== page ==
(2) Rule 15 of the rules framed by the Municipality under 46 of the Act provides inter alia that 'buildings or portions thereof exclusively occupied for - charitable or educational purposes without any profit' shall be exempt from the levy of the Consolidated Tax on Buildings and Lands. There is an explanation appended to that rule which excludes certain buildings or portions thereof from the benefit of exemption.

(3) The scope of an appeal under S. 86(1) of the Bombay Municipal Act. 1901, was exhaustively considered in a judgment of the Division Bench of this Court in Ankleshwar Municipality v Chhotalal : (1955)57BOMLR547 In delivering the judgment of the Division Bench Mr. Justice Rajadhyaksha pointed out that in the case of a tax on buildings or lands, one of the pre-conditions of an appeal laid down in S. 86(1) was that the appellant should have made an application in writing to the Municipality, within the time fixed in the notice given under S 65 or 66 'stating the ground on which the claim of the Municipality is disputed'. Section 65 provides that the Municipality shall give public notice at the time of the publication of the assessment list of the time when the Municipality will proceed to revise the valuation and assessment, and that the Municipality shall also give an individual notice to the owner or occupier of the property where the property is being assessed for the first time or where the assessment is being increased. Sub-section (2) of S. 65 provides that all objections to 'The valuation and assessment' shall be made to the Municipality in writing, 'stating the grounds on which the valuation and assessment are disputed 'Sub-section (3) of S. 65 lays down the mode or modes of hearing those objections. The preparation of the assessment list itself is provided by S. 63, and amongst the items which are to be included in the assessment list are 'appeal letting value or other valuation on which the property is assessed' and 'the amount of the tax assessed thereon.' Reading Ss. 63 and 65 together, it is clear that the objections which the Municipality is bound to entertain in regard to the assessment list are objections about the valuation on the basis of which the property is to be assessed and the amount of the tax assessed thereon. Section 66 provides for a similar notice being given when an entry in the assessment list is amended. Now, the decision of the Division Bench referred to above is that in view of the pre-condition mentioned in S. 86 that the appellant must have filed an application in writing to the Municipality within the time fixed in the notice given under S. 65 or 66 stating the grounds on which the claim of the Municipality is disputed, the grounds on which an appeal can be entertained under S. 86 (1) are confined to the valuation and assessment in respect of which objections can be heard and disposed of under Ss. 65 and 66. Mr. Justice Rajadhyaksha observed:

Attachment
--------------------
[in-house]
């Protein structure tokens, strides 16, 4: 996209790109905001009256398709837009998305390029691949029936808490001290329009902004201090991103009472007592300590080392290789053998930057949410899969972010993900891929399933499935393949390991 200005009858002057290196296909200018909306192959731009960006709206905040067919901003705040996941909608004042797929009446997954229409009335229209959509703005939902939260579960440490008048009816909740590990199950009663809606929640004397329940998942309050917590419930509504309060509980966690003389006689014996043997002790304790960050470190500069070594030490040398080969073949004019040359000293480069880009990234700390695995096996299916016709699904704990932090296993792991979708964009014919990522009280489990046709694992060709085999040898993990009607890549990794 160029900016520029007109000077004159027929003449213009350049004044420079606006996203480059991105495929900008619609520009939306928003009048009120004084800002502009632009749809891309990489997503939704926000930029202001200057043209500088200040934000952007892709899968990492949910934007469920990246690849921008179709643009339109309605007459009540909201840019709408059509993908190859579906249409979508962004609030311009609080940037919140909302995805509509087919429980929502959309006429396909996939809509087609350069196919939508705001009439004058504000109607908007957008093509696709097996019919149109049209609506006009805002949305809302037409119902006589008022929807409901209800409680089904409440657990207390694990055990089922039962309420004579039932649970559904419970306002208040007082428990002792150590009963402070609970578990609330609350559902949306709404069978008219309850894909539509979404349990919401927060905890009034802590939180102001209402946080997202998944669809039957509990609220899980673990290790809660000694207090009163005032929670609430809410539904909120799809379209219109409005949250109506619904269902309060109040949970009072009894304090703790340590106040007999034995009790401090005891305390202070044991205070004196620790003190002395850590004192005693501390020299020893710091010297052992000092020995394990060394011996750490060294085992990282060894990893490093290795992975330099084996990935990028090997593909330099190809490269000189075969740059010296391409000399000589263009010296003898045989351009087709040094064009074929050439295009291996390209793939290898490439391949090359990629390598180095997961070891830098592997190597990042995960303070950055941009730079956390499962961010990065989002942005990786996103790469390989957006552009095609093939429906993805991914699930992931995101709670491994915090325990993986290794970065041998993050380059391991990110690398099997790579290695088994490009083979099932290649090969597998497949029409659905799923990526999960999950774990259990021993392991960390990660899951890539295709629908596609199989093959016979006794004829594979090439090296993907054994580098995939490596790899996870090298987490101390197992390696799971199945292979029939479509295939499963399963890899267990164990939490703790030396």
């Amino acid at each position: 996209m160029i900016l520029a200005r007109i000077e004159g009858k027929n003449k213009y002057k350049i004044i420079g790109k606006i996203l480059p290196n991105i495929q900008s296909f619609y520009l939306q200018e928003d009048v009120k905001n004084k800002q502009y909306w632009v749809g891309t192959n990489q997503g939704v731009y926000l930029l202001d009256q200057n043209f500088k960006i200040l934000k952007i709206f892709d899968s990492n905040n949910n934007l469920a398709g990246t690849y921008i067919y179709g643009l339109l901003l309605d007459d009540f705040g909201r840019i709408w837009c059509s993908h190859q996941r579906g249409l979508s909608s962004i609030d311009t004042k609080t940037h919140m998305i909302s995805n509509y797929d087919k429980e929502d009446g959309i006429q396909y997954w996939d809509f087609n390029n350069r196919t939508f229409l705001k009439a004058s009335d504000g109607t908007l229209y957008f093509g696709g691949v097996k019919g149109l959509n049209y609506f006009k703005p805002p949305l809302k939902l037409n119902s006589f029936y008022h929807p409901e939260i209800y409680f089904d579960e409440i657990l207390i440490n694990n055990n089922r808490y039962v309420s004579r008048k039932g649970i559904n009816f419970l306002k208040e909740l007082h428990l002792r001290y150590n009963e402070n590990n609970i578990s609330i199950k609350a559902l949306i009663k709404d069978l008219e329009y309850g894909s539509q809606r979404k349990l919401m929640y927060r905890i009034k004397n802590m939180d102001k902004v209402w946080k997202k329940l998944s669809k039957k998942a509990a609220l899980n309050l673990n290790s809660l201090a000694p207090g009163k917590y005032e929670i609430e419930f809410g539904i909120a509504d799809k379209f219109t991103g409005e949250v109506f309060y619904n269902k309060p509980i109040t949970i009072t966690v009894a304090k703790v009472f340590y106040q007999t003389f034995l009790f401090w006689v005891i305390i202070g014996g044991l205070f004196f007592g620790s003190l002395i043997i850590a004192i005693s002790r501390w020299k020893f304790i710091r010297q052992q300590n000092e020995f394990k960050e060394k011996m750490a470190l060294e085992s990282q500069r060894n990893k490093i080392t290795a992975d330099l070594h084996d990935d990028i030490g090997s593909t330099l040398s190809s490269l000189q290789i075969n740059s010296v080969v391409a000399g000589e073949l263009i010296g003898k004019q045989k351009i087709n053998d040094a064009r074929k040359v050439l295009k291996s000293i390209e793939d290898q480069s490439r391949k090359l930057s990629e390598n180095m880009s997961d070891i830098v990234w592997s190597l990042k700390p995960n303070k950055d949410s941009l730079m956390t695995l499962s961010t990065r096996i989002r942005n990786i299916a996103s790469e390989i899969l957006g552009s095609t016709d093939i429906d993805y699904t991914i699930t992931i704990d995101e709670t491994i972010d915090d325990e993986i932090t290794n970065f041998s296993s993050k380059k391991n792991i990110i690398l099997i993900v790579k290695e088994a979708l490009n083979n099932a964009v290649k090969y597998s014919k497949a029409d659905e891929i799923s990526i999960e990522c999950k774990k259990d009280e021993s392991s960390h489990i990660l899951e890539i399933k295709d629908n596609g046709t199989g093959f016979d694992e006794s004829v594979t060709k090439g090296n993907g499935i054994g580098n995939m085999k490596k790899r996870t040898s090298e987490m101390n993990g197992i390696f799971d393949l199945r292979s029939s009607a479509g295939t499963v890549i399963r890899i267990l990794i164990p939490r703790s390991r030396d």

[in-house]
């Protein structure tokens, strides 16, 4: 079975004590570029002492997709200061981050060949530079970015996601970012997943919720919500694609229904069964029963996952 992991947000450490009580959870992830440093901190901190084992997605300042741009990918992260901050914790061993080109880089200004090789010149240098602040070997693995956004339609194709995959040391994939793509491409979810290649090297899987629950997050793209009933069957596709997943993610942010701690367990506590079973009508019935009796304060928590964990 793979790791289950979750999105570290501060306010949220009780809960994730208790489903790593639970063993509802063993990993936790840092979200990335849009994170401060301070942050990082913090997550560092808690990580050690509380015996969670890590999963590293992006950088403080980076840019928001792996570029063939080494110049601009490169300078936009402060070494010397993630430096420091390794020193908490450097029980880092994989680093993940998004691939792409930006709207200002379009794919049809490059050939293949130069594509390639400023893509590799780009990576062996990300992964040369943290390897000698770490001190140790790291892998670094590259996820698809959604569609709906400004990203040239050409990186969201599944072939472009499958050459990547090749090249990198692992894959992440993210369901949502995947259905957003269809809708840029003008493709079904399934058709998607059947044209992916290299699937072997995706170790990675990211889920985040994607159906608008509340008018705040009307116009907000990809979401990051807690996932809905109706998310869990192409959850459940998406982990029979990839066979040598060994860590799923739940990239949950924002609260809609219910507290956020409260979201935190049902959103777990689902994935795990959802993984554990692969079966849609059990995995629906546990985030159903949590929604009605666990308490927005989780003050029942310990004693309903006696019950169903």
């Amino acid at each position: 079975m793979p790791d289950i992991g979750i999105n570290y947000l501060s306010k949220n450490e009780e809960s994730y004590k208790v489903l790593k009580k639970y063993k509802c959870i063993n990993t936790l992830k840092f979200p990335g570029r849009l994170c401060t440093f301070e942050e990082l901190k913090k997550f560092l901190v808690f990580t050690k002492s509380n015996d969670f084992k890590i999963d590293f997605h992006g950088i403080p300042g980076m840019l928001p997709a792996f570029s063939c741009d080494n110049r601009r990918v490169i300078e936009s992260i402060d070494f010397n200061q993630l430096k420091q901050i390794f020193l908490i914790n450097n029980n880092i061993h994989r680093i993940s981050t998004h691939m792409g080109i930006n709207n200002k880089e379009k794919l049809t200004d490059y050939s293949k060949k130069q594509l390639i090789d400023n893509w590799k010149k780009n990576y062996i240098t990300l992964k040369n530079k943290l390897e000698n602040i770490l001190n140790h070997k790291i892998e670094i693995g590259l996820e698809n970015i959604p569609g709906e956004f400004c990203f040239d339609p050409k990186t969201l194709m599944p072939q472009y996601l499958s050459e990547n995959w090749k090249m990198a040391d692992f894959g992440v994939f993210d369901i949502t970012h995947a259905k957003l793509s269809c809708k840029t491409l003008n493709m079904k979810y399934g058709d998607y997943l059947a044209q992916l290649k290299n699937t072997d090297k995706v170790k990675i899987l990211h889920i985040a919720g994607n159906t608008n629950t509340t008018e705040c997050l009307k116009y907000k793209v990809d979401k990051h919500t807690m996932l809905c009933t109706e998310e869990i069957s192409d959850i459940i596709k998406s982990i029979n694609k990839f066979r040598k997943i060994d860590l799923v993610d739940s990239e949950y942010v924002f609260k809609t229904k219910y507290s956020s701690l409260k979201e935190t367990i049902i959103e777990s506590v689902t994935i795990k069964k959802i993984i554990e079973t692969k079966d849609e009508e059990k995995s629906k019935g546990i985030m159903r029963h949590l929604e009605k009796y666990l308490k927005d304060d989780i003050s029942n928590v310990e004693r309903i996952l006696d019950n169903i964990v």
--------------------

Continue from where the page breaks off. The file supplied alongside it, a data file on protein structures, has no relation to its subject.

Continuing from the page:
'It seems to us that this clause (i.e. the aforesaid clause in section 86) makes it clear that the appeal can only be with respect 'to the matters with regard to which an objection could be taken in the inquiry made by the Municipality under S. 65 of the Act, and the scope of the appeal is confined only to the grounds stated in the objections made to the Municipality under that section.'

A reference was also made in the judgment to S. 86A(1) of the Act which runs as follows:

'86A(1). Every entry in the assessment list made under the provisions of this Act against which no objection is made as hereinbefore provided, and the amount of every sum claimed from any person under this Act on account of any tax, if no appeal therefrom is made as hereinbefore provided, and subject to the provisions of sub-section (2) of S. 86, the decision of the Magistrate or Bench of Magistrates in any appeal shall be final.'

In view of the wording of S. 86A the Division Bench held that in addition to his right to challenge the correctness of the valuation and assessment entered in the assessment list an appellant can also contest the amount of the tax claimed from him, if the amount claimed is not justified by the entries made in the assessment list. The learned Judge observed:

'It is quite clear to us that the correctness of the valuation and the assessment and also the quantum of the tax claimed are matters which could properly be adjudged in an appeal before Magistrate under S. 86 of the Bombay District Municipal Act.'

The Court observed, on the other hand, that questions with regard to the validity of the tax on lands and buildings are outside the scope of an appeal under S. 86.